Men of the House

In the public house with a broken heart, the old imitation oak table in the cramped corner has cracks which are starting to show and no amount of spit and polish will mask these scars. You long for the days of ash and smoke. Not to partake of that particular poison yourself as it was never one of your vices (although there were many others) but because you wish for a thick sulphuric cloud to come between you and them – these grey, gaunt, ghosts of a future yet to come if you let it. This is what will happen if the hope dies.

The silences are always awkward, so you deal the cards from a well-thumbed pack of safe subjects. Football. You ask them the score but you already know the answer. You all bent your backs so far back for each other that every bone must be broken in more than one place by now. And every argument has already been had again and again, so there’s no need to open those rusty old Pandora’s boxes any more.

The food arrives as bland as the conversation – meat thin and tasteless, bread old and stale. The waiter asks if everything is okay and you have no words left to answer him with. The beer helps to make you numb, so drink fast and order another. Another. But be careful, for should you consume too much the truth may come wriggling through your chapped lips whether you want it to or not and that is something that they have never been able to understand.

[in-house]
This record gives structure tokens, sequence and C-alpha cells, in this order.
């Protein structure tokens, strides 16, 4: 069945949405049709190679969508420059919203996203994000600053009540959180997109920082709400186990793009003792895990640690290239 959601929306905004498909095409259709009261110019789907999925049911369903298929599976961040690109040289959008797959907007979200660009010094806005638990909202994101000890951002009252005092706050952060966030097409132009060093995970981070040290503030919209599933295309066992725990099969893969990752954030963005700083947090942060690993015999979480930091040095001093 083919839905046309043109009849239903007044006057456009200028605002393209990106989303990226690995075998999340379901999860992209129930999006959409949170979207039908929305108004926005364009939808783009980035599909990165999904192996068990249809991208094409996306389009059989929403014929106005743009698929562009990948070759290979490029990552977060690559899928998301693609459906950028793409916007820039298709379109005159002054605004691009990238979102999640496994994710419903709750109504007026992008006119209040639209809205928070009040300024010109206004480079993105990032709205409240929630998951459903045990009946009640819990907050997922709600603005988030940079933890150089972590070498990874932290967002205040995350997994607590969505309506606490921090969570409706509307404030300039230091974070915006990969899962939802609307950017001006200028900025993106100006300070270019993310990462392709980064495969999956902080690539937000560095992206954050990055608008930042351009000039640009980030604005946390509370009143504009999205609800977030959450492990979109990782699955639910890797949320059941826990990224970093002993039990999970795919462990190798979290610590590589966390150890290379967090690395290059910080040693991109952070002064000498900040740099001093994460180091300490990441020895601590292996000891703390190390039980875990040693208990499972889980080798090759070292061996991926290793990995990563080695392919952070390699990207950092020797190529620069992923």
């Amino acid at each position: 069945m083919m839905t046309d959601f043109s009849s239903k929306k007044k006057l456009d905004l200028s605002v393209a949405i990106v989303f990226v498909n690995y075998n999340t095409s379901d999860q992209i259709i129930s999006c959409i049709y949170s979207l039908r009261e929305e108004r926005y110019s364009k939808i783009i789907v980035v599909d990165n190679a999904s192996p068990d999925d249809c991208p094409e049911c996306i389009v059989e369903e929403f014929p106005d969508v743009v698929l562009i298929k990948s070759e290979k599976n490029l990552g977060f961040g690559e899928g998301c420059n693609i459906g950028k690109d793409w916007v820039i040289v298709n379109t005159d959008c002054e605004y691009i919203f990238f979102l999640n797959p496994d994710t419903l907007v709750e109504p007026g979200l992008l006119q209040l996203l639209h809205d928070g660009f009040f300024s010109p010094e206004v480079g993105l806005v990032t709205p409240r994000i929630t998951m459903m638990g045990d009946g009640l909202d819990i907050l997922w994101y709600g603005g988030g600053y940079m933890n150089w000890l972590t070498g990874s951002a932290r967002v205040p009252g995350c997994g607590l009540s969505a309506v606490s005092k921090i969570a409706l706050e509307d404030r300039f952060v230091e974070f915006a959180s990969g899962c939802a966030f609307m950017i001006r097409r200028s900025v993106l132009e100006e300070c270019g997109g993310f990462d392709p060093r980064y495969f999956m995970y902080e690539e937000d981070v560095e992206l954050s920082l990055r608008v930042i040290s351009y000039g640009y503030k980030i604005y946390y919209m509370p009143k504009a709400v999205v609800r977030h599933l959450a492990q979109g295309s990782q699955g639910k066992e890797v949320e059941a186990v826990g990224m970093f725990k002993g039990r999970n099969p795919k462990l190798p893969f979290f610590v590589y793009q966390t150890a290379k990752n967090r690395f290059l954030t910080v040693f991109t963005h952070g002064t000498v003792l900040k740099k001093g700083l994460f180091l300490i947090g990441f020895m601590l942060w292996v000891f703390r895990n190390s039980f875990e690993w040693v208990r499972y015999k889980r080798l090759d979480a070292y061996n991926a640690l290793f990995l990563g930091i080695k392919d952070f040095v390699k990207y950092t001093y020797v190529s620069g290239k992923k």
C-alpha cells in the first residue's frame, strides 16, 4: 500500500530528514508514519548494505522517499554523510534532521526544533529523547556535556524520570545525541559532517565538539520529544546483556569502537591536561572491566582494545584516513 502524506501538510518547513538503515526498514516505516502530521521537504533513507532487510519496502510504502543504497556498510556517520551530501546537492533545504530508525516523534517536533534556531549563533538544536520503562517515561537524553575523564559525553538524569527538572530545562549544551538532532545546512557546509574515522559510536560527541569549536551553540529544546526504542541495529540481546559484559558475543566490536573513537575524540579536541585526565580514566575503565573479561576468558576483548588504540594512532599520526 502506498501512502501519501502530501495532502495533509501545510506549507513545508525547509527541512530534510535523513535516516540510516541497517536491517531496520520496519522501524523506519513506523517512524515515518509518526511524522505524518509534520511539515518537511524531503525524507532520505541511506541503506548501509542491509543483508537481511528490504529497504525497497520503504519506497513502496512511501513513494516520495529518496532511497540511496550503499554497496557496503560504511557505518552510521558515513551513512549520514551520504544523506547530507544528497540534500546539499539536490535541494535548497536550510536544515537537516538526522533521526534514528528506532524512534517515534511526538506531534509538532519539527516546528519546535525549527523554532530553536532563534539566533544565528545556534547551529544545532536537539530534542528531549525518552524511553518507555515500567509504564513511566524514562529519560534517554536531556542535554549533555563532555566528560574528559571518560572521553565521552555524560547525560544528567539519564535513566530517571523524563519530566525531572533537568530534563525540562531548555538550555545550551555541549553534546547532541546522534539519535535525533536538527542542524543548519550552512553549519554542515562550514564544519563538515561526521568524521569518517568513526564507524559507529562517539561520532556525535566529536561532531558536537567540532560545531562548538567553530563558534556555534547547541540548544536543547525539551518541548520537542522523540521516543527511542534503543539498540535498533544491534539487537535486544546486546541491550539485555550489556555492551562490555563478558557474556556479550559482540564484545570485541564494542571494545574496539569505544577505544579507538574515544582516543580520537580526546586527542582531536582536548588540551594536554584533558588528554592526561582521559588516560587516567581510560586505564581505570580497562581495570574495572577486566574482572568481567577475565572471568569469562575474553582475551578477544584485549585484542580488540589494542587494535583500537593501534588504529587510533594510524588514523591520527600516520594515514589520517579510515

You can’t wait to leave that place and put some distance between you and the family ghosts who haven’t yet realised that they’re already dead – the men of the house. For when you cease to dream, to hope, what life is there left for you? As you leave alone, the door sighs in relief behind you and every step on the way home becomes quicker than the one which preceded it, until a walk turns into a desperate run. It’s not the first time that you’ve run away and it won’t be the last.

Flinging open the front door, you climb the stairs to your daughter’s room and try to fight down the fear that tells you that she may not be there any more. She is. So hold her, this beacon of light with her bright blonde hair – hold this warm reminder that all hope hasn’t been lost – not yet, anyway. Hold her close. Closer. And never let go.

Copyright © 2015 Philip Craddock. All rights reserved.

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